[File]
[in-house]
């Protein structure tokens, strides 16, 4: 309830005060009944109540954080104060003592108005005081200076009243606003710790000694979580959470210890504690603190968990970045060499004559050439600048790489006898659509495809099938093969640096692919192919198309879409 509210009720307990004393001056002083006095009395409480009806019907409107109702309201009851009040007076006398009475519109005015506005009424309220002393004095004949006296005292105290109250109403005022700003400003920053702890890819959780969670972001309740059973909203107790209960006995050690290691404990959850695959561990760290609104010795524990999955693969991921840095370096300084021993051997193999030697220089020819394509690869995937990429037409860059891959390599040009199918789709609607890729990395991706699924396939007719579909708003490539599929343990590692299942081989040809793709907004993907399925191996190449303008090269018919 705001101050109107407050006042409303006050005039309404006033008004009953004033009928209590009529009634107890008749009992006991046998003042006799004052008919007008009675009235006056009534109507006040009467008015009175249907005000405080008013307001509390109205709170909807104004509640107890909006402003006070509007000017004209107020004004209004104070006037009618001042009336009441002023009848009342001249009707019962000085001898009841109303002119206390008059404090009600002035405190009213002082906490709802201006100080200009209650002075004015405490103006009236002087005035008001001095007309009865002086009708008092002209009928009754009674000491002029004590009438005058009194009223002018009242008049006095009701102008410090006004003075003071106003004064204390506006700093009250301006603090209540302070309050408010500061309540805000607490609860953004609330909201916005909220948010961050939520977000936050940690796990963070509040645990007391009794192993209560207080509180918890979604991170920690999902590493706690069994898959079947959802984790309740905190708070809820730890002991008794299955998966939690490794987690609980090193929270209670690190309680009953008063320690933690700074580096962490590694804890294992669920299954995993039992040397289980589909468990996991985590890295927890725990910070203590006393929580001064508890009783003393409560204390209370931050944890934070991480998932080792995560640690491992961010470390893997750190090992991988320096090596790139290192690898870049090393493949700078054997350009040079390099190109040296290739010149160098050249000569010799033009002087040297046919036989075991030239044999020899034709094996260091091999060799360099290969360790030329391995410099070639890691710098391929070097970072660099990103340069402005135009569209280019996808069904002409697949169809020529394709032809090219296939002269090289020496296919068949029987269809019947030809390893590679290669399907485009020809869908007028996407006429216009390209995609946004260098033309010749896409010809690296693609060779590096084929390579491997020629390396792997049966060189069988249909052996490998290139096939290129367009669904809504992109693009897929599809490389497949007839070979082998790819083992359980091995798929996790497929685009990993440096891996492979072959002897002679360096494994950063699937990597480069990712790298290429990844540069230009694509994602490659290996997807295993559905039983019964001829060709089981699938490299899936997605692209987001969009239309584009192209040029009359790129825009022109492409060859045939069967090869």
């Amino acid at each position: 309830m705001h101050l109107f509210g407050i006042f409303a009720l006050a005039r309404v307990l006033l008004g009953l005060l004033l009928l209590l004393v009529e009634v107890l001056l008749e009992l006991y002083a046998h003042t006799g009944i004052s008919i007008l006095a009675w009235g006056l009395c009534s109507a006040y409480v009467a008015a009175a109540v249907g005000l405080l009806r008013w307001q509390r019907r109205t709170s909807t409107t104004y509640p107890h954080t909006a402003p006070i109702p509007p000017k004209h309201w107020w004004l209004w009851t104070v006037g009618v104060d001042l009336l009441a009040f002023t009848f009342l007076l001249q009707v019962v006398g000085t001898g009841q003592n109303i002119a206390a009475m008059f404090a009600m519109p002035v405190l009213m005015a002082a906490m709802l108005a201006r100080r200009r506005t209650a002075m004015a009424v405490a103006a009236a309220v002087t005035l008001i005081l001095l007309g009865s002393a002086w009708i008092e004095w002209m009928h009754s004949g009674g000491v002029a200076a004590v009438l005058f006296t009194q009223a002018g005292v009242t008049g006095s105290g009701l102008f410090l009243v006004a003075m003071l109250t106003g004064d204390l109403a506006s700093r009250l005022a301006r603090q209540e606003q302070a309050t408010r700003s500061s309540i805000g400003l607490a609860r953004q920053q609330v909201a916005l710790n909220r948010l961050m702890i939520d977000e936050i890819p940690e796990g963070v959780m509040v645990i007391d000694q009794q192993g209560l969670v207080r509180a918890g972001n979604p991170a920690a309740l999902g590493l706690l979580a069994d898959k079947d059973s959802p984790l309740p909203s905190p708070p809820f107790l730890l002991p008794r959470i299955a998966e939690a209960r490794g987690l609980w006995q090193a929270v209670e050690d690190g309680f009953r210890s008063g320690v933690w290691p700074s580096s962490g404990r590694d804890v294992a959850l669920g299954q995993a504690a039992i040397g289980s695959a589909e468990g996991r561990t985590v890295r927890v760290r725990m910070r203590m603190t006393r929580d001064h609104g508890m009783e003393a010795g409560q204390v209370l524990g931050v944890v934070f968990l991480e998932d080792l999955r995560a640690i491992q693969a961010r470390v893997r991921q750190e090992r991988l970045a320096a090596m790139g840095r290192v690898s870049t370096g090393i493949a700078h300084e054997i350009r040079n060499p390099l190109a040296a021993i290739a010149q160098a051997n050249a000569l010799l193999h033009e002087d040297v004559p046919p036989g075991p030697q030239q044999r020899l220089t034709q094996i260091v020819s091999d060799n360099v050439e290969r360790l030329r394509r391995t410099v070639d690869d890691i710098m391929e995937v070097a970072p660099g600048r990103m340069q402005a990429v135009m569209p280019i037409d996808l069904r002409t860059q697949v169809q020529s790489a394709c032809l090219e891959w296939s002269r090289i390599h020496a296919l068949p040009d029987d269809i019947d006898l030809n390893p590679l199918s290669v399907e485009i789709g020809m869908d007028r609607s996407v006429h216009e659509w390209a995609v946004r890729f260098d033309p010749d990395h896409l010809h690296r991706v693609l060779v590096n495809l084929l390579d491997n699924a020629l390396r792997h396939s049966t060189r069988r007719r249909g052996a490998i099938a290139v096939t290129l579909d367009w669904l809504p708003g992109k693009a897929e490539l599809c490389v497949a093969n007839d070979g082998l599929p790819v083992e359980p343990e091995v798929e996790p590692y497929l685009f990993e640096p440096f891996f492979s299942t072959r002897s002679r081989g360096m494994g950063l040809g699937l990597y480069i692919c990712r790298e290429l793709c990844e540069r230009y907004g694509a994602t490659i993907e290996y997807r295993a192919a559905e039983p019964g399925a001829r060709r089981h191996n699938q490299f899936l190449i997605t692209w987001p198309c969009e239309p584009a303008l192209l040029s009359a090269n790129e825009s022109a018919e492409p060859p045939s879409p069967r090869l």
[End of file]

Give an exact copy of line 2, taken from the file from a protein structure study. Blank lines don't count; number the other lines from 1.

């Protein structure tokens, strides 16, 4: 309830005060009944109540954080104060003592108005005081200076009243606003710790000694979580959470210890504690603190968990970045060499004559050439600048790489006898659509495809099938093969640096692919192919198309879409 509210009720307990004393001056002083006095009395409480009806019907409107109702309201009851009040007076006398009475519109005015506005009424309220002393004095004949006296005292105290109250109403005022700003400003920053702890890819959780969670972001309740059973909203107790209960006995050690290691404990959850695959561990760290609104010795524990999955693969991921840095370096300084021993051997193999030697220089020819394509690869995937990429037409860059891959390599040009199918789709609607890729990395991706699924396939007719579909708003490539599929343990590692299942081989040809793709907004993907399925191996190449303008090269018919 705001101050109107407050006042409303006050005039309404006033008004009953004033009928209590009529009634107890008749009992006991046998003042006799004052008919007008009675009235006056009534109507006040009467008015009175249907005000405080008013307001509390109205709170909807104004509640107890909006402003006070509007000017004209107020004004209004104070006037009618001042009336009441002023009848009342001249009707019962000085001898009841109303002119206390008059404090009600002035405190009213002082906490709802201006100080200009209650002075004015405490103006009236002087005035008001001095007309009865002086009708008092002209009928009754009674000491002029004590009438005058009194009223002018009242008049006095009701102008410090006004003075003071106003004064204390506006700093009250301006603090209540302070309050408010500061309540805000607490609860953004609330909201916005909220948010961050939520977000936050940690796990963070509040645990007391009794192993209560207080509180918890979604991170920690999902590493706690069994898959079947959802984790309740905190708070809820730890002991008794299955998966939690490794987690609980090193929270209670690190309680009953008063320690933690700074580096962490590694804890294992669920299954995993039992040397289980589909468990996991985590890295927890725990910070203590006393929580001064508890009783003393409560204390209370931050944890934070991480998932080792995560640690491992961010470390893997750190090992991988320096090596790139290192690898870049090393493949700078054997350009040079390099190109040296290739010149160098050249000569010799033009002087040297046919036989075991030239044999020899034709094996260091091999060799360099290969360790030329391995410099070639890691710098391929070097970072660099990103340069402005135009569209280019996808069904002409697949169809020529394709032809090219296939002269090289020496296919068949029987269809019947030809390893590679290669399907485009020809869908007028996407006429216009390209995609946004260098033309010749896409010809690296693609060779590096084929390579491997020629390396792997049966060189069988249909052996490998290139096939290129367009669904809504992109693009897929599809490389497949007839070979082998790819083992359980091995798929996790497929685009990993440096891996492979072959002897002679360096494994950063699937990597480069990712790298290429990844540069230009694509994602490659290996997807295993559905039983019964001829060709089981699938490299899936997605692209987001969009239309584009192209040029009359790129825009022109492409060859045939069967090869």